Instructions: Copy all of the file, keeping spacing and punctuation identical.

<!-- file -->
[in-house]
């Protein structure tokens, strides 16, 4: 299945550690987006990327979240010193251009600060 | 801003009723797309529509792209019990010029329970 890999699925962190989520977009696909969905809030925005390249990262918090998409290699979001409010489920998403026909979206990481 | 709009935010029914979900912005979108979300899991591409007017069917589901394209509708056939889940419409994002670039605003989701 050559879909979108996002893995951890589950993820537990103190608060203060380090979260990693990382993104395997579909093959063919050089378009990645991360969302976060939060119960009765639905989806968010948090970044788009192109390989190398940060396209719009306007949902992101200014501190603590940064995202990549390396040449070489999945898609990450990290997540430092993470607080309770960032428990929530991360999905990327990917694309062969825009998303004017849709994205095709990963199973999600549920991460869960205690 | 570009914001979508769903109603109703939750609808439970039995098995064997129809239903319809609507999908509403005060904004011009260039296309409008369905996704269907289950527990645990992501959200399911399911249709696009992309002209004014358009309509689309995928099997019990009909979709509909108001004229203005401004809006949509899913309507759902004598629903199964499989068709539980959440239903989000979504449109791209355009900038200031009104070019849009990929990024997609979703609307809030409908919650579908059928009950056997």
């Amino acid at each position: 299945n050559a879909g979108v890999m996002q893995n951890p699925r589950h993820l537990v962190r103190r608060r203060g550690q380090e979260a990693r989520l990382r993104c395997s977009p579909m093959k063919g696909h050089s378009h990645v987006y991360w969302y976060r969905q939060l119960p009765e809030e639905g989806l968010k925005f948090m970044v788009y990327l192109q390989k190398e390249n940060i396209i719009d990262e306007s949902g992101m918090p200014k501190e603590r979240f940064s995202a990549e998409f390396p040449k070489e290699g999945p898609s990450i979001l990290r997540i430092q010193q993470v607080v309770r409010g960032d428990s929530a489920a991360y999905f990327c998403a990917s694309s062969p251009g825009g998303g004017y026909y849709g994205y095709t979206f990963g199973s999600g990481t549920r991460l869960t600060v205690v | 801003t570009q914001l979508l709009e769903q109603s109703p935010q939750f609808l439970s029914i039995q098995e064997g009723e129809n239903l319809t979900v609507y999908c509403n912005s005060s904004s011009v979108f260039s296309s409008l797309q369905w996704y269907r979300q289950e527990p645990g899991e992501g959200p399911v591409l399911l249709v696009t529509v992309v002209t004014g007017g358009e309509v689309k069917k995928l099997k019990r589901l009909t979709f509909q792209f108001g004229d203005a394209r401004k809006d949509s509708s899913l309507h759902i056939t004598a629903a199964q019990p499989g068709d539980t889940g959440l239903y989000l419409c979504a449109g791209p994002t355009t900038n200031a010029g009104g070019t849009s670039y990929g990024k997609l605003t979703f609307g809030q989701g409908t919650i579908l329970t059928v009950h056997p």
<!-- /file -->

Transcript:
[in-house]
């Protein structure tokens, strides 16, 4: 299945550690987006990327979240010193251009600060 | 801003009723797309529509792209019990010029329970 890999699925962190989520977009696909969905809030925005390249990262918090998409290699979001409010489920998403026909979206990481 | 709009935010029914979900912005979108979300899991591409007017069917589901394209509708056939889940419409994002670039605003989701 050559879909979108996002893995951890589950993820537990103190608060203060380090979260990693990382993104395997579909093959063919050089378009990645991360969302976060939060119960009765639905989806968010948090970044788009192109390989190398940060396209719009306007949902992101200014501190603590940064995202990549390396040449070489999945898609990450990290997540430092993470607080309770960032428990929530991360999905990327990917694309062969825009998303004017849709994205095709990963199973999600549920991460869960205690 | 570009914001979508769903109603109703939750609808439970039995098995064997129809239903319809609507999908509403005060904004011009260039296309409008369905996704269907289950527990645990992501959200399911399911249709696009992309002209004014358009309509689309995928099997019990009909979709509909108001004229203005401004809006949509899913309507759902004598629903199964499989068709539980959440239903989000979504449109791209355009900038200031009104070019849009990929990024997609979703609307809030409908919650579908059928009950056997």
């Amino acid at each position: 299945n050559a879909g979108v890999m996002q893995n951890p699925r589950h993820l537990v962190r103190r608060r203060g550690q380090e979260a990693r989520l990382r993104c395997s977009p579909m093959k063919g696909h050089s378009h990645v987006y991360w969302y976060r969905q939060l119960p009765e809030e639905g989806l968010k925005f948090m970044v788009y990327l192109q390989k190398e390249n940060i396209i719009d990262e306007s949902g992101m918090p200014k501190e603590r979240f940064s995202a990549e998409f390396p040449k070489e290699g999945p898609s990450i979001l990290r997540i430092q010193q993470v607080v309770r409010g960032d428990s929530a489920a991360y999905f990327c998403a990917s694309s062969p251009g825009g998303g004017y026909y849709g994205y095709t979206f990963g199973s999600g990481t549920r991460l869960t600060v205690v | 801003t570009q914001l979508l709009e769903q109603s109703p935010q939750f609808l439970s029914i039995q098995e064997g009723e129809n239903l319809t979900v609507y999908c509403n912005s005060s904004s011009v979108f260039s296309s409008l797309q369905w996704y269907r979300q289950e527990p645990g899991e992501g959200p399911v591409l399911l249709v696009t529509v992309v002209t004014g007017g358009e309509v689309k069917k995928l099997k019990r589901l009909t979709f509909q792209f108001g004229d203005a394209r401004k809006d949509s509708s899913l309507h759902i056939t004598a629903a199964q019990p499989g068709d539980t889940g959440l239903y989000l419409c979504a449109g791209p994002t355009t900038n200031a010029g009104g070019t849009s670039y990929g990024k997609l605003t979703f609307g809030q989701g409908t919650i579908l329970t059928v009950h056997p």